GENEVA/DUBLIN (Reuters) - An Irish woman forced to choose between carrying her baby with a fatal congenital defect to term and going abroad for an abortion had her rights violated and deserves compensation, a United Nations panel said on Thursday.

Abortion laws in majority Roman Catholic Ireland are among the most restrictive in the world: a complete ban on terminating a pregnancy was lifted in 2013 after large street protests from both sides. It is now allowed if a mother's life is in danger.

The woman known as "AM" complained to the U.N. Human Rights Committee after being told in the 21st week of pregnancy in November 2011 that her baby would die in the womb or shortly after birth, which led her to have an abortion in Britain.

This meant she had to choose "between continuing her non-viable pregnancy or traveling to another country while carrying a dying fetus, at personal expense and separated from the support of her family, and to return while not fully recovered", the independent experts said in their findings.

The woman was subjected to discrimination and cruel, inhuman or degrading treatment prohibited under international law, they said."Many of the negative experiences she went through could have been avoided if (she) had not been prohibited from terminating her pregnancy in the familiar environment of her own country and under the care of health professionals whom she knew and trusted," the Committee said.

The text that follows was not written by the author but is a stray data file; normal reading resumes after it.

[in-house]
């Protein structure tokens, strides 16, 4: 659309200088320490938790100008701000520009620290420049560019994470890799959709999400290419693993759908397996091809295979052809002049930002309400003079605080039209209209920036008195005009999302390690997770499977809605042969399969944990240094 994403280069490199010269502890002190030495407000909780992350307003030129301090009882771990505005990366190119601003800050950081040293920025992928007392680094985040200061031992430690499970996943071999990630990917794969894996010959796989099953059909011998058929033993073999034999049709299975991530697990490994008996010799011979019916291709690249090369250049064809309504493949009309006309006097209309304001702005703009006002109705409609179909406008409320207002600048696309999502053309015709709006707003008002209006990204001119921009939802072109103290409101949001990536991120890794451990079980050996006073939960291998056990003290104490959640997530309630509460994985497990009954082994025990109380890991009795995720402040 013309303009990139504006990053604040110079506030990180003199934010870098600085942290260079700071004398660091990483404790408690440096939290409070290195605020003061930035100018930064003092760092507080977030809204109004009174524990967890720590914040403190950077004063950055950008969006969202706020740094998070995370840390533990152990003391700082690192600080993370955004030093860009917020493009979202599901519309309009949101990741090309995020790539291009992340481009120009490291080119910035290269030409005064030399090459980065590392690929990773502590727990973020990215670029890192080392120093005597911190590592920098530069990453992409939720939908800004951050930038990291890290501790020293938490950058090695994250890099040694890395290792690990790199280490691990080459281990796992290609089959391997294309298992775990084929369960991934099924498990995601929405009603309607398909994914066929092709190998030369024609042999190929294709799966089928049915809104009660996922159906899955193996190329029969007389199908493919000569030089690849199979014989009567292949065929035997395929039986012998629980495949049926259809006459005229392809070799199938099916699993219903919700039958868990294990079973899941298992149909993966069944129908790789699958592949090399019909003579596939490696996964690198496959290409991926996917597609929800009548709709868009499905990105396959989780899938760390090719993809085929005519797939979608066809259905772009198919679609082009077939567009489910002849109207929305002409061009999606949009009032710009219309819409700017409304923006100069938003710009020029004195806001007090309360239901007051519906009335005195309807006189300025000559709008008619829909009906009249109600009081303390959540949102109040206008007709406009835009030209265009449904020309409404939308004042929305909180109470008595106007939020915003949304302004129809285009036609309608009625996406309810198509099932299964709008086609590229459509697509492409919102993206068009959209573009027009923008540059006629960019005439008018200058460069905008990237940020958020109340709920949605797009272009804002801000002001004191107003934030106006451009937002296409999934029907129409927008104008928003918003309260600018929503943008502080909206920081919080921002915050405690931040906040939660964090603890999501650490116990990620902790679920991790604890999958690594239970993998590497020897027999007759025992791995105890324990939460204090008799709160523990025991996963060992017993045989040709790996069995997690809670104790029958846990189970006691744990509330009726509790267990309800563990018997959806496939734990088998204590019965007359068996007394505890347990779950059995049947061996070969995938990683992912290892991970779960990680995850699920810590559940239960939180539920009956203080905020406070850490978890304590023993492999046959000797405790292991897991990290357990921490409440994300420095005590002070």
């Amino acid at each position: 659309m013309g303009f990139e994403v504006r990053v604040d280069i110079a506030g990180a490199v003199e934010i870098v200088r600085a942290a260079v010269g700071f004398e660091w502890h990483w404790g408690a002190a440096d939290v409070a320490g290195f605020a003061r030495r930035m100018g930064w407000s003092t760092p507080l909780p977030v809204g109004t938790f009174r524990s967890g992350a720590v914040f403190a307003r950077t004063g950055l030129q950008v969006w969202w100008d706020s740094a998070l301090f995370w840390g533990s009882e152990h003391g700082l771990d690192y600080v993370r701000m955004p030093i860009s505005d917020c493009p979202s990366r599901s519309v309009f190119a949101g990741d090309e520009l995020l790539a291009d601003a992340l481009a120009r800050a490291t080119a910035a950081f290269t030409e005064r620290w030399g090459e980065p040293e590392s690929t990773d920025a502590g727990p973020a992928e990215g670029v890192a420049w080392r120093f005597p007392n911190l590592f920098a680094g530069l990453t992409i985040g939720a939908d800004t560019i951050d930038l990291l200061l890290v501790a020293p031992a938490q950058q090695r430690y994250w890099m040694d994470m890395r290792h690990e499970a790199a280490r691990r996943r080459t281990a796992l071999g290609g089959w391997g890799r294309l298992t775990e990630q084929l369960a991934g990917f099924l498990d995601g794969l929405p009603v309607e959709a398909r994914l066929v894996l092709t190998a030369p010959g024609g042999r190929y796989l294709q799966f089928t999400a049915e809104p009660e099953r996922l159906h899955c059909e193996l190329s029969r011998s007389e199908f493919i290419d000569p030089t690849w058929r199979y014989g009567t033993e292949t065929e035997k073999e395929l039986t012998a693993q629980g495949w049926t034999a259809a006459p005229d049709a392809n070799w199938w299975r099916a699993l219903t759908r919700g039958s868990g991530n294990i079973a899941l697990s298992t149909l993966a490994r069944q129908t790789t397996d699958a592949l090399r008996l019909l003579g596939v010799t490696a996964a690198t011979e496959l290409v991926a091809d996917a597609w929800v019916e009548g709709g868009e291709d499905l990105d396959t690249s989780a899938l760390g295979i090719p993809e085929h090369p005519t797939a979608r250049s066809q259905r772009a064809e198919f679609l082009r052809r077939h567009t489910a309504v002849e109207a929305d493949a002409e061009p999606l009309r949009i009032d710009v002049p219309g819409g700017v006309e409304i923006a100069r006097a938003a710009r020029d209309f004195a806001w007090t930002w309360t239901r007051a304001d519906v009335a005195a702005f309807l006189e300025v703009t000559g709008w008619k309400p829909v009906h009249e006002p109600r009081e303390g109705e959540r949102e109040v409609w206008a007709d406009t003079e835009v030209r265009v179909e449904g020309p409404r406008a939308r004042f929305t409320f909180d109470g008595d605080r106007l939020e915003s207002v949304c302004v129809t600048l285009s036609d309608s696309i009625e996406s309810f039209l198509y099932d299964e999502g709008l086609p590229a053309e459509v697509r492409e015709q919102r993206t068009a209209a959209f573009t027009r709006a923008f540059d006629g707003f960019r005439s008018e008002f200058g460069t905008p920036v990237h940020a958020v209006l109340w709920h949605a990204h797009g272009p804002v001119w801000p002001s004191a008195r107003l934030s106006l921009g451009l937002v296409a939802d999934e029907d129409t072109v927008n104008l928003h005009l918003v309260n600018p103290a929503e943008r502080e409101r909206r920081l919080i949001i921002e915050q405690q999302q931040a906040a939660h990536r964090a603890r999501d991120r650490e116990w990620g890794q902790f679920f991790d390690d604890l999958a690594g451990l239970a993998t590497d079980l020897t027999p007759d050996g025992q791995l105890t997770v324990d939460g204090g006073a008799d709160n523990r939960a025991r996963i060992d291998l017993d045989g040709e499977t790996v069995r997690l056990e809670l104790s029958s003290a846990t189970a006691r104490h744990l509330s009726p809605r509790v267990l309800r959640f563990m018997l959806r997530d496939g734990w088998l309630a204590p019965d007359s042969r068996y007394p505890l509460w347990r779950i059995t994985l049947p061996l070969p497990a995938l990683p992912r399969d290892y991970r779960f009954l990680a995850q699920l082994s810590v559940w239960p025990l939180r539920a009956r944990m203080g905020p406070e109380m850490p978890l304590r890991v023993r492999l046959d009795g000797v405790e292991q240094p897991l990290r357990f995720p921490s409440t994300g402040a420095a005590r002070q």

In a statement, the U.S.-based Center for Reproductive Rights welcomed the "ground-breaking ruling" as sending "the clear message that Ireland’s abortion laws are cruel and inhumane, and violate women’s human rights".

  Ireland, which has ratified the International Covenant on Civil and Political Rights, is obliged to provide AM with an effective remedy, including adequate compensation and psychological treatment she may need, the U.N. panel said. Ireland is also obliged to prevent similar violations, it said.

Amnesty International Ireland's head, Colm O’Gorman, said in a statement: "The Irish government must take its head out of the sand and see that it has to tackle this issue."

The abortion issue is hugely divisive in Ireland and the new minority government resisted calls to directly loosen the laws, instead leaving it to a citizens' assembly which will be established by year-end to recommend any changes to the law.

    Activists want to abolish the amendment of the constitution which enshrines the equal right to life of the mother and her unborn child, and at the very least allow for abortion in cases such as rape, incest and fatal fetal abnormality.

    Anti-abortion supporters demand that the eighth amendment remains in place to safeguard all life. Abolishing it would require a national referendum.

(Reporting by Stephanie Nebehay in Geneva and Padraic Halpin in Dublin; Editing by Louise Ireland)